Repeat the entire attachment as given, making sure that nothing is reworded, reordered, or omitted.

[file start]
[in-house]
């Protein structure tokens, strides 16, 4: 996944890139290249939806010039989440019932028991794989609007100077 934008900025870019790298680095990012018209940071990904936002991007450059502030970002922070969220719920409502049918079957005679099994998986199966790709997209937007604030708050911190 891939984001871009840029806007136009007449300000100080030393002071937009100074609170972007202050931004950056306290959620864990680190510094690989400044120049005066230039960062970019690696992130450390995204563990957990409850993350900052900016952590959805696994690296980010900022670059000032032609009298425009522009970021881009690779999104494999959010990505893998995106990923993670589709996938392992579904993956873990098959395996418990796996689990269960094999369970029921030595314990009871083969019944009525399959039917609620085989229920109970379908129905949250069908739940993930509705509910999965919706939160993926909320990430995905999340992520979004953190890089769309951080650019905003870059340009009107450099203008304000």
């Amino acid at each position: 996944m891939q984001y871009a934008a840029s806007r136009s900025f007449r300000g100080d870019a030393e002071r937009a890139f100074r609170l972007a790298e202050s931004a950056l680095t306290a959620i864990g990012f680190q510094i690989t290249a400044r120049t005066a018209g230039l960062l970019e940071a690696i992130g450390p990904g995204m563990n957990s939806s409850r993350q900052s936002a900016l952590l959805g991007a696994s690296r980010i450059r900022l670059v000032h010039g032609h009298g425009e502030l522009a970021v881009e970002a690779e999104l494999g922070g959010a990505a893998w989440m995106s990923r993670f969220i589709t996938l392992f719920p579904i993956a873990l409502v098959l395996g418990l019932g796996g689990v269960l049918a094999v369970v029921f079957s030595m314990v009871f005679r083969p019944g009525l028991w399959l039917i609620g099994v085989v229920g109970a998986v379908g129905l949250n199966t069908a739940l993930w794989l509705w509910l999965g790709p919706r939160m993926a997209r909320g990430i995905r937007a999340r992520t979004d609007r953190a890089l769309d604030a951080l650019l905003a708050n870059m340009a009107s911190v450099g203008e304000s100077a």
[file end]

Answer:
[in-house]
């Protein structure tokens, strides 16, 4: 996944890139290249939806010039989440019932028991794989609007100077 934008900025870019790298680095990012018209940071990904936002991007450059502030970002922070969220719920409502049918079957005679099994998986199966790709997209937007604030708050911190 891939984001871009840029806007136009007449300000100080030393002071937009100074609170972007202050931004950056306290959620864990680190510094690989400044120049005066230039960062970019690696992130450390995204563990957990409850993350900052900016952590959805696994690296980010900022670059000032032609009298425009522009970021881009690779999104494999959010990505893998995106990923993670589709996938392992579904993956873990098959395996418990796996689990269960094999369970029921030595314990009871083969019944009525399959039917609620085989229920109970379908129905949250069908739940993930509705509910999965919706939160993926909320990430995905999340992520979004953190890089769309951080650019905003870059340009009107450099203008304000």
């Amino acid at each position: 996944m891939q984001y871009a934008a840029s806007r136009s900025f007449r300000g100080d870019a030393e002071r937009a890139f100074r609170l972007a790298e202050s931004a950056l680095t306290a959620i864990g990012f680190q510094i690989t290249a400044r120049t005066a018209g230039l960062l970019e940071a690696i992130g450390p990904g995204m563990n957990s939806s409850r993350q900052s936002a900016l952590l959805g991007a696994s690296r980010i450059r900022l670059v000032h010039g032609h009298g425009e502030l522009a970021v881009e970002a690779e999104l494999g922070g959010a990505a893998w989440m995106s990923r993670f969220i589709t996938l392992f719920p579904i993956a873990l409502v098959l395996g418990l019932g796996g689990v269960l049918a094999v369970v029921f079957s030595m314990v009871f005679r083969p019944g009525l028991w399959l039917i609620g099994v085989v229920g109970a998986v379908g129905l949250n199966t069908a739940l993930w794989l509705w509910l999965g790709p919706r939160m993926a997209r909320g990430i995905r937007a999340r992520t979004d609007r953190a890089l769309d604030a951080l650019l905003a708050n870059m340009a009107s911190v450099g203008e304000s100077a």